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High Winds and Rain Thwart Pros


Last updated 5/3/2016 at Noon

Capt. Dickie Colburn

For The Record

Surrounded by lightning and miserably engulfed by a driving rain, Redfish Elite officials and the seven finalists patiently sought cover while hoping to out wait the storm and get Day 3 of the tournament under way.To avoid having to cross the open lake, the anglers had trailered around the lake to a more protected launch in the back of Johnson’s Bayou.

If anything, the conditions the prior day had proven even more precarious as a full field of anglers found themselves struggling to safely return to the weigh-in site on Pleasure Island.Jimmy Lloyd, a Lumberton pro emphasized just how dangerously rough the open lake was when he pointed out that he was taking spray off the white caps over the windshield on his tower boat.That windshield rests atop the tower which is six feet above the deck of the boat!

Nearly two hours later, the weather had gone from “no show” to absolutely perfect and the pros quickly scattered all over the surrounding marshes in search of clearer water and hungry redfish.When all was said and done, Charlie Barton returned with a 22.48-pound stringer anchored with a 9.42 kicker fish that enabled him to nudge Kevin Aiken for first place by less than a pound.

The series next stop is Port Aransas in May and there is no doubt that they are hoping for better weather following the two recent Sabine Lake tournaments.To the pro, they love fishing this area, but they have had enough wind and high water to last them a while!

I know only a few of the details of last weekend’s tragic drowning on Adam’s Bayou, but I do know that it is a sickening feeling anytime you see an ambulance, rescue teams and Game Wardens at a boat launch.The victim’s partner reported that he fell overboard while they were fishing the bayou just south of MacArthur drive.

While weather and boat operation are major considerations for all fishermen, even the most minor misstep is magnified when on or near the water and you don’t have to be in a boat for things to go south.

When my daughter was very young, she was walking on a dock with a big group when she suddenly slipped in and disappeared in the murky water.My sister immediately jumped in, found her and had her back on the dock before most of the group even realized what had happened.While fishing a dirt pit lake as a youngster, a friend slipped off the bank and was quickly in more trouble than either of us realized.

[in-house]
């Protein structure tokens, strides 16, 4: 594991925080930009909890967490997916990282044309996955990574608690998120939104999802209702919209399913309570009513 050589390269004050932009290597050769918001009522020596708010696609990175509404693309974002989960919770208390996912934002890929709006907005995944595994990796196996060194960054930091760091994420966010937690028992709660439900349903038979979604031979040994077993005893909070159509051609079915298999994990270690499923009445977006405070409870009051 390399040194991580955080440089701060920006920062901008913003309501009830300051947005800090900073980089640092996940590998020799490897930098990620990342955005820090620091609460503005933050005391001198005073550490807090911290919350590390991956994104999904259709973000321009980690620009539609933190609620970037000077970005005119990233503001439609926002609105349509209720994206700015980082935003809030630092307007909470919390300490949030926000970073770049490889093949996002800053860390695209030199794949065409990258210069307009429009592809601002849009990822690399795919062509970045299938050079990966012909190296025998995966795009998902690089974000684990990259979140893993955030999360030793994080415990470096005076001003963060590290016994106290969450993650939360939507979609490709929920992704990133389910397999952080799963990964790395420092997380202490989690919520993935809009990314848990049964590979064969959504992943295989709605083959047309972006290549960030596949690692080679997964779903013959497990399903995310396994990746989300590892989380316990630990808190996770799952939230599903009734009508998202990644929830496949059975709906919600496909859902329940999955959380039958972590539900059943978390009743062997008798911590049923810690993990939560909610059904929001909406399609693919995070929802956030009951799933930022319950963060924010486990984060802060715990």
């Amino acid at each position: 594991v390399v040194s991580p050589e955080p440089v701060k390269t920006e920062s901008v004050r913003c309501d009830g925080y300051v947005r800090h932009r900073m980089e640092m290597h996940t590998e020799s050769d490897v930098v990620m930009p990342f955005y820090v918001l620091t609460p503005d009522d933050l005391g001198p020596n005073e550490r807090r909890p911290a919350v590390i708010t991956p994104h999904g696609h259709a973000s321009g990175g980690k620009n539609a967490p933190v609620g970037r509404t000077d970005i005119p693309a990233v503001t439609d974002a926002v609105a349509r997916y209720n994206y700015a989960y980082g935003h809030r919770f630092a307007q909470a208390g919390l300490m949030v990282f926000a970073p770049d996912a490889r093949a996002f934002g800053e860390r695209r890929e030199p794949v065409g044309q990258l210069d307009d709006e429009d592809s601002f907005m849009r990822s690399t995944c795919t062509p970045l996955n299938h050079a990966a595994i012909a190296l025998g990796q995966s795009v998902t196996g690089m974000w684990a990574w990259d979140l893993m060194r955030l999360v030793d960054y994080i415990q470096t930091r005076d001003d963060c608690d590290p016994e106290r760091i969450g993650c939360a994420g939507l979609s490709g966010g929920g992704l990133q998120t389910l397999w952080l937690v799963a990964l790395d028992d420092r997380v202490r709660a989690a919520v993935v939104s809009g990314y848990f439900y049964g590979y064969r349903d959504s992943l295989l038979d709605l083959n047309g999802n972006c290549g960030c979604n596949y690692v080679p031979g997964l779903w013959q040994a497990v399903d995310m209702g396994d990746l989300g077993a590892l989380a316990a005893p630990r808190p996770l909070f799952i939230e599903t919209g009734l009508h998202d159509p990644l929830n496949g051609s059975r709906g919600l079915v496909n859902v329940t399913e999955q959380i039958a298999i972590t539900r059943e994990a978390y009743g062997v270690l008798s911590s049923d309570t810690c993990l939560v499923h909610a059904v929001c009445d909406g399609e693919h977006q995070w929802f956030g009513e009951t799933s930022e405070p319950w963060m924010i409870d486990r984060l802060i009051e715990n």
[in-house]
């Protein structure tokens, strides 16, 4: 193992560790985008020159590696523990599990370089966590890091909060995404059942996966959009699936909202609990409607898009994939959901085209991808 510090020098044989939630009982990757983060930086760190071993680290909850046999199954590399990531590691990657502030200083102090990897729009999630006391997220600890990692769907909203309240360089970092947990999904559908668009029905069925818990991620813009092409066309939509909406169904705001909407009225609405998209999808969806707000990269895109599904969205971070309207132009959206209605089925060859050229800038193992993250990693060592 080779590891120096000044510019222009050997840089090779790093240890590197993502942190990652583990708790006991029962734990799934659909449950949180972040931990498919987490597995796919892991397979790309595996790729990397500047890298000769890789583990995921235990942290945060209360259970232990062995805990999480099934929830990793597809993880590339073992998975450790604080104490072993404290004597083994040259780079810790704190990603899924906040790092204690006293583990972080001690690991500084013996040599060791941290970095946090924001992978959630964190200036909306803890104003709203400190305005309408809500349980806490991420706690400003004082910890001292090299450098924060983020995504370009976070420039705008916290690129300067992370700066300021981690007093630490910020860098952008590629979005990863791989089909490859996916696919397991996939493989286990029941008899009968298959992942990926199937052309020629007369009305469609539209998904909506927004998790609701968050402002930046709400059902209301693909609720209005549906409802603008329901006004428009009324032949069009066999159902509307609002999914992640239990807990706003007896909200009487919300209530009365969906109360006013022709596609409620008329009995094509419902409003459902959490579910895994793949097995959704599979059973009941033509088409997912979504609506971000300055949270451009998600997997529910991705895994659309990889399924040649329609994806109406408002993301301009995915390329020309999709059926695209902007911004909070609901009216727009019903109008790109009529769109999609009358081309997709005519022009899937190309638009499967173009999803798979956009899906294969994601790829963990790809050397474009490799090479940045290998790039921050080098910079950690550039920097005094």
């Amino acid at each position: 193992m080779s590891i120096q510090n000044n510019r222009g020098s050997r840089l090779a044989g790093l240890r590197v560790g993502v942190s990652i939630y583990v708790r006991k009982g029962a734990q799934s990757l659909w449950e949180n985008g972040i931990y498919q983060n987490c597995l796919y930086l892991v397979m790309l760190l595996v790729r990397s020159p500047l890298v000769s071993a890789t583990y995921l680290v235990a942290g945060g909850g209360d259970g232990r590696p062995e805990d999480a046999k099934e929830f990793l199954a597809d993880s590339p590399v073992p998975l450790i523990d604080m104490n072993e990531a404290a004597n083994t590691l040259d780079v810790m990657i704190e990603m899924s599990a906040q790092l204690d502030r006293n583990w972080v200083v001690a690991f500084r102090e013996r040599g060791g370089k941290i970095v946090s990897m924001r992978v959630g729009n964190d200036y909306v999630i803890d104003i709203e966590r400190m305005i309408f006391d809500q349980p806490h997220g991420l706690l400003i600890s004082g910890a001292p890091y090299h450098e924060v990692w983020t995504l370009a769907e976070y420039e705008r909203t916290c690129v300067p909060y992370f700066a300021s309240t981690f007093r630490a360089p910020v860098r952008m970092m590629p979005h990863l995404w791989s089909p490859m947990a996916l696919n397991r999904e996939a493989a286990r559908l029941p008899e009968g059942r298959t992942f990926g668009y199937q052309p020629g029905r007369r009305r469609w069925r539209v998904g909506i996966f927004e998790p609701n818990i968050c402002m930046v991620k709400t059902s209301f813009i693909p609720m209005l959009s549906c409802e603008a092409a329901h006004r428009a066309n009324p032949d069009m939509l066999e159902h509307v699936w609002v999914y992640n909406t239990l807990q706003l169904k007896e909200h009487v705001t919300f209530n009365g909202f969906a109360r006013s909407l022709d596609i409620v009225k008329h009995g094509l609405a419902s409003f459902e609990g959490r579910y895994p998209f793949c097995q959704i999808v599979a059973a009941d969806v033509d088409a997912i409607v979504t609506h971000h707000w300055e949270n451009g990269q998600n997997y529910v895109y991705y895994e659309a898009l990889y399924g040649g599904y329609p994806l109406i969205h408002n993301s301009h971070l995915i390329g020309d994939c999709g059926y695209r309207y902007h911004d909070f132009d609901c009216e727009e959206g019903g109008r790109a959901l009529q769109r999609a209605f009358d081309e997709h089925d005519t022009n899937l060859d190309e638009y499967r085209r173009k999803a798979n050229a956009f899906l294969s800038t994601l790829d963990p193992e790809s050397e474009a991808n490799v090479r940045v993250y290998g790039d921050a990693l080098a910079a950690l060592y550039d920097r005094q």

After a minute or two of laughing at his misfortune while watching him dive in search of his rod and reel, the situation unexpectedly became more somber when we discovered that the bank of the pit was too steep and slippery for him to climb out.A ten foot piece of hose that I found in the nearby weeds changed the mishap from a possible disaster to something we had forgotten about by the time he dried off.

The number one mistake you can make before even hooking your tow vehicle to the trailer or walking the bank of a tranquil pond is taking anything for granted.There is no substitute for fishing with a friend, but the ultimate life line is your life jacket.

Before spending big bucks on your next rod and reel, take the time to purchase a quality life jacket for you and the kids that fits properly and wear it.Discomfort is no excuse as there are jackets available that are so light that the only inconvenience is taking the time to snap the belt.

Bob Crew and Gene Locke have fished together for years and while their non-stop heckling easily garners them far more attention, the first thing I noticed was that they always wore their life jacket regardless of the time of the year. Even if they never catch another fish they are guaranteeing themselves another shot tomorrow!

I personally have at least a dozen excuses for not wearing a PFD at all times and, no pun intended, not one of them holds water.I have gotten better, especially when running in bad weather or fishing alone, but that definitely leaves room for improvement.

Unfortunately, it usually takes incidents like this to remember……”Returning safely will always rank ahead of catching!”


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